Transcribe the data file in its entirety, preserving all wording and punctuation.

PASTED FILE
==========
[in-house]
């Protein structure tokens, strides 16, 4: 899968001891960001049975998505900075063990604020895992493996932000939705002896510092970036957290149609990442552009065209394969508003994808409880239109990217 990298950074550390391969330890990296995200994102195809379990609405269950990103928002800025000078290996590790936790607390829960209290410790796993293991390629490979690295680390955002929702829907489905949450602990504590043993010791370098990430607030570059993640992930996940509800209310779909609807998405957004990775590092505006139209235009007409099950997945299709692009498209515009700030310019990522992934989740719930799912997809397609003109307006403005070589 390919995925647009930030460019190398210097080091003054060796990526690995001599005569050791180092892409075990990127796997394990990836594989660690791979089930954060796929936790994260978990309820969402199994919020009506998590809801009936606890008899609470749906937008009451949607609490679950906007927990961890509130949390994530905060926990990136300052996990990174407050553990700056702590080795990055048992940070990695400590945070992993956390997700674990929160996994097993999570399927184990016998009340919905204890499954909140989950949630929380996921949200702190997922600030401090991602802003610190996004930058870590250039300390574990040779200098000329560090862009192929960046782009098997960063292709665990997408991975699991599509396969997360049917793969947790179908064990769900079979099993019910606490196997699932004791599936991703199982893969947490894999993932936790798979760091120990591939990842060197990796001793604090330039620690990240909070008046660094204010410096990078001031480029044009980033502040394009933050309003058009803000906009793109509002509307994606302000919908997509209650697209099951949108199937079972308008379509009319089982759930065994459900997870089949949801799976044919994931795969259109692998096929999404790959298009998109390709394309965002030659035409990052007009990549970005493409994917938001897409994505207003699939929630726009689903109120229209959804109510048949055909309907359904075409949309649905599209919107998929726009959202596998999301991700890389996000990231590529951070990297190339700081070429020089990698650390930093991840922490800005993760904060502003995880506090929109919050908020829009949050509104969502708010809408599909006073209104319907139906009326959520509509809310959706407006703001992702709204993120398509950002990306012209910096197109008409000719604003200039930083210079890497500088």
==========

[in-house]
């Protein structure tokens, strides 16, 4: 899968001891960001049975998505900075063990604020895992493996932000939705002896510092970036957290149609990442552009065209394969508003994808409880239109990217 990298950074550390391969330890990296995200994102195809379990609405269950990103928002800025000078290996590790936790607390829960209290410790796993293991390629490979690295680390955002929702829907489905949450602990504590043993010791370098990430607030570059993640992930996940509800209310779909609807998405957004990775590092505006139209235009007409099950997945299709692009498209515009700030310019990522992934989740719930799912997809397609003109307006403005070589 390919995925647009930030460019190398210097080091003054060796990526690995001599005569050791180092892409075990990127796997394990990836594989660690791979089930954060796929936790994260978990309820969402199994919020009506998590809801009936606890008899609470749906937008009451949607609490679950906007927990961890509130949390994530905060926990990136300052996990990174407050553990700056702590080795990055048992940070990695400590945070992993956390997700674990929160996994097993999570399927184990016998009340919905204890499954909140989950949630929380996921949200702190997922600030401090991602802003610190996004930058870590250039300390574990040779200098000329560090862009192929960046782009098997960063292709665990997408991975699991599509396969997360049917793969947790179908064990769900079979099993019910606490196997699932004791599936991703199982893969947490894999993932936790798979760091120990591939990842060197990796001793604090330039620690990240909070008046660094204010410096990078001031480029044009980033502040394009933050309003058009803000906009793109509002509307994606302000919908997509209650697209099951949108199937079972308008379509009319089982759930065994459900997870089949949801799976044919994931795969259109692998096929999404790959298009998109390709394309965002030659035409990052007009990549970005493409994917938001897409994505207003699939929630726009689903109120229209959804109510048949055909309907359904075409949309649905599209919107998929726009959202596998999301991700890389996000990231590529951070990297190339700081070429020089990698650390930093991840922490800005993760904060502003995880506090929109919050908020829009949050509104969502708010809408599909006073209104319907139906009326959520509509809310959706407006703001992702709204993120398509950002990306012209910096197109008409000719604003200039930083210079890497500088």